After a decade of being MIA, the black suits are back to defend the galaxy in MIB III. You’d think in that time we’d become neuralyzed to the charms of the first two episodes, but then we’re hit with a strategically placed portrait of a pug and a quick shot of the worm guys and we’re already grinning at the resurfacing memories. The banter between Tommy Lee Jones’ Agent K and Will Smith’s Agent J is left intact, but time has claimed Zed’s life (a quick glance at Rip Torn’s off-screen activity will reveal why) and Jones doesn’t look like he could last two rounds with a Ballchinian. He’s world-weary, insisting that J “stop asking questions you don’t want to know the answer to.”
The plot orbits a pivotal incident in 1969 where K saved Earth by blowing the arm off Boris the Boglodite and ending his evil alien race. Now Boris is back for revenge, escaping from his lunar-based prison with the help of Nicole Scherzinger as Lilly Poison, a cameo cleavage that saunters in and exits a little less alluringly. The songstress isn’t the only implied alien, with Lady Gaga, Tim Burton and Mick Jagger dragged through the otherworldly dirt for our amusement. “We were worried he was sent here to mate with Earth women,” K says of the Rolling Stones mouthpiece, against the psychedelic backdrop of Andy Warhol’s Factory. Everything is slicker, shinier and bigger in the ‘60s with battery-powered neuralyzers and a mobile phone that could be used as a weapon in itself
Unfortunately the aliens don’t fare as well, looking like guys in fancy dress hire rather than the intended relics of retro cinema. Makeup artist Rick Baker’s best work is poured into baddie Boris The Animal (Jemaine Clement), whose deadly combo of prosthetics and CGI make him an anatomical marvel, flesh shifting to fire bone into the skulls of his enemies. Naff name aside, he’s a credible foe whose Hell’s Angel guise and deep villainous voice (British accent, naturally) presents a genuine threat. This character alone goes some way to redeeming the downfalls of the sequel, which proved three heads were worse than one with Lara Flynn Boyle and Johnny Knoxville’s pantomime villainy.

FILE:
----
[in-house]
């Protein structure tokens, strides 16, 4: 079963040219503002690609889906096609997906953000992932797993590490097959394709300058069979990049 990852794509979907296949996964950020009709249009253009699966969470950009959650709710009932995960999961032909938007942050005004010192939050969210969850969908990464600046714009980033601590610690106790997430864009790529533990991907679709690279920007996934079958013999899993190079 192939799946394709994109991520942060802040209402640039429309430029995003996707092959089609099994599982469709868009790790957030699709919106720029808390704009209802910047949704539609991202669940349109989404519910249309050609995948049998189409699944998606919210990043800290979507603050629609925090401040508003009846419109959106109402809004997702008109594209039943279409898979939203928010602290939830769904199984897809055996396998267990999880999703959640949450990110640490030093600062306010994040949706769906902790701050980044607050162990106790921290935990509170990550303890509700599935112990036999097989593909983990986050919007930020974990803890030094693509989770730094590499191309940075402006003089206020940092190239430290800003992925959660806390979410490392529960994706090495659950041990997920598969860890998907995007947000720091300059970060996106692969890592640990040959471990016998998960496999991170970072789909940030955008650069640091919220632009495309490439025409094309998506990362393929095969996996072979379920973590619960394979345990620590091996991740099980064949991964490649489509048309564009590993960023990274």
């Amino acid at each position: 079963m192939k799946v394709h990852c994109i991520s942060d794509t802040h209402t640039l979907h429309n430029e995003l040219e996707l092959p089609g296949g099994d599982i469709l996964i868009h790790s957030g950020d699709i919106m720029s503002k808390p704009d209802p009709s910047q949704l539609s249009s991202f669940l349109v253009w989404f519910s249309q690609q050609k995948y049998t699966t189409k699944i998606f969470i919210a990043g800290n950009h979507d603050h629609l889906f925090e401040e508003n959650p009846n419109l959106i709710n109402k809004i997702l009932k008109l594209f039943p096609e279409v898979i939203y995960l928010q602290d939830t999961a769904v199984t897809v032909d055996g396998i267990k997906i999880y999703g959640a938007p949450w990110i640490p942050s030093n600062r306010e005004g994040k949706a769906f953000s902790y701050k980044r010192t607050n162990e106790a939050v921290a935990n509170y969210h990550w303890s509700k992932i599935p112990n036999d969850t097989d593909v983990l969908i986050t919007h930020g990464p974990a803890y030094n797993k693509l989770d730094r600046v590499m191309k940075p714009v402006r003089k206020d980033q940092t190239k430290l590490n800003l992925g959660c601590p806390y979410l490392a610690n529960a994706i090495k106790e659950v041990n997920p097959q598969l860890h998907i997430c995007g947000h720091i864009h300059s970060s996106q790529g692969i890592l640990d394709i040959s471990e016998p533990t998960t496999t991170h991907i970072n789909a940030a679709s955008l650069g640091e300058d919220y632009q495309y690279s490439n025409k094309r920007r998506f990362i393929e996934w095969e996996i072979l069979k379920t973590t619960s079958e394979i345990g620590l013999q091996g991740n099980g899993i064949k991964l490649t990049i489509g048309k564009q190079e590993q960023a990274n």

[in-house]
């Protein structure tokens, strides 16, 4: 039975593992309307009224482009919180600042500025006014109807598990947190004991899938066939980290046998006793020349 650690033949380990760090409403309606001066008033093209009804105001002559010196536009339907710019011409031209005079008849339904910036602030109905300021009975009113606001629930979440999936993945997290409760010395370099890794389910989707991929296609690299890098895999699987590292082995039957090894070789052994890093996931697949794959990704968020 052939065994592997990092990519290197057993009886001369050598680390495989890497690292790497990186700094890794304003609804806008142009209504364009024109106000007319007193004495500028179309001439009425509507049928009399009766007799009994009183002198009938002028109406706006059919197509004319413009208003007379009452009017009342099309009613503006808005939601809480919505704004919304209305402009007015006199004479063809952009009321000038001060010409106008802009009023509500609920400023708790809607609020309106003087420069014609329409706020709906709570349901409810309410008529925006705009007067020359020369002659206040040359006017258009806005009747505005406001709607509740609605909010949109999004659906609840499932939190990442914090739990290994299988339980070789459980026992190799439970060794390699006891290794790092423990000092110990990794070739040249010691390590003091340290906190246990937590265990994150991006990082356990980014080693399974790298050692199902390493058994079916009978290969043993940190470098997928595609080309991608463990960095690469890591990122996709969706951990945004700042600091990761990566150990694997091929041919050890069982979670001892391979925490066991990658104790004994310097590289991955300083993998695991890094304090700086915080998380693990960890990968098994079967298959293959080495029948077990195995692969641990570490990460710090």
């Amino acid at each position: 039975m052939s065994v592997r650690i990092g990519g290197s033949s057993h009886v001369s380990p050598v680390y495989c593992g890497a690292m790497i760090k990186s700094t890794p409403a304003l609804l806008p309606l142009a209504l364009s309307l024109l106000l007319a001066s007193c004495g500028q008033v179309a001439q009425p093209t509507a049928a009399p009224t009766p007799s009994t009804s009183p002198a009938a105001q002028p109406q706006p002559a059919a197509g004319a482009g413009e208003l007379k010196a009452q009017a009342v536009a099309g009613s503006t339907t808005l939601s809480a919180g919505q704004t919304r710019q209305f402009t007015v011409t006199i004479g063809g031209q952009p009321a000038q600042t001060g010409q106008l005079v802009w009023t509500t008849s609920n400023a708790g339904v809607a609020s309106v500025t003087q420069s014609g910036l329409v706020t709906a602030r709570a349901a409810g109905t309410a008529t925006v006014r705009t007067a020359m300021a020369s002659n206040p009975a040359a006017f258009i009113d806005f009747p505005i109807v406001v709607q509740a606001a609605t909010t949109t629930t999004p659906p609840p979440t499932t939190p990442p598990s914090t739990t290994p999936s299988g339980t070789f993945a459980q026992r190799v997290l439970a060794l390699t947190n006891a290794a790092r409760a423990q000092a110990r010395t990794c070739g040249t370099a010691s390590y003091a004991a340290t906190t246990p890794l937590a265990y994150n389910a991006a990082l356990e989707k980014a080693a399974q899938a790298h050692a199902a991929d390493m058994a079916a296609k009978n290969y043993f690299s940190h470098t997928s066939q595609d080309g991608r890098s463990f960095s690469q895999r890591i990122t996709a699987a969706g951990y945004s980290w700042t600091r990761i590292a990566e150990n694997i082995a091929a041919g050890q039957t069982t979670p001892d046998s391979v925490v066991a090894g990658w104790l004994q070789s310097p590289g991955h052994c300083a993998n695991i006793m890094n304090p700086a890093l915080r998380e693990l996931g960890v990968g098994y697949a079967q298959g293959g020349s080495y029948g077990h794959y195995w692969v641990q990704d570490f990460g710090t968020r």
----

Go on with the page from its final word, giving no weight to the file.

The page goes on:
It’s a film that doesn’t outstay its welcome, partly due to the sheer entertainment factor but also because Sonnenfeld sticks to his rigid less-than-100-minutes rule. Because of this, Emma Thompson and Alice Eve are left slightly short-changed as Agent O, the new head of MIB and love interest for K. If they had been allowed half the puppeteer master cool of M in Bond, it would have been a welcome addition to the male-dominated headquarters but instead, Thompson makes do with one good gag and Eve is reduced to a walking hairdo.
Somewhat surprisingly for a script written on the fly and a production that was halted in the middle, this goes by virtually unnoticed. The franchise has never been one for high concept storytelling, going straight for the visual every time, and this instalment is no different. You could happily watch it without seeing the previous instalments but those who have will enjoy the invented back-story between the two beloved leads. It’s a testament to Josh Brolin’s uncanny impression of a younger, less jaded K that means we feel like we’ve had our J and K fix, despite Jones only appearing for 15 minutes. Whilst MIB III wraps up the series neatly, there’s talk of a fourth already and you can’t help but feel the joke is wearing a little thin.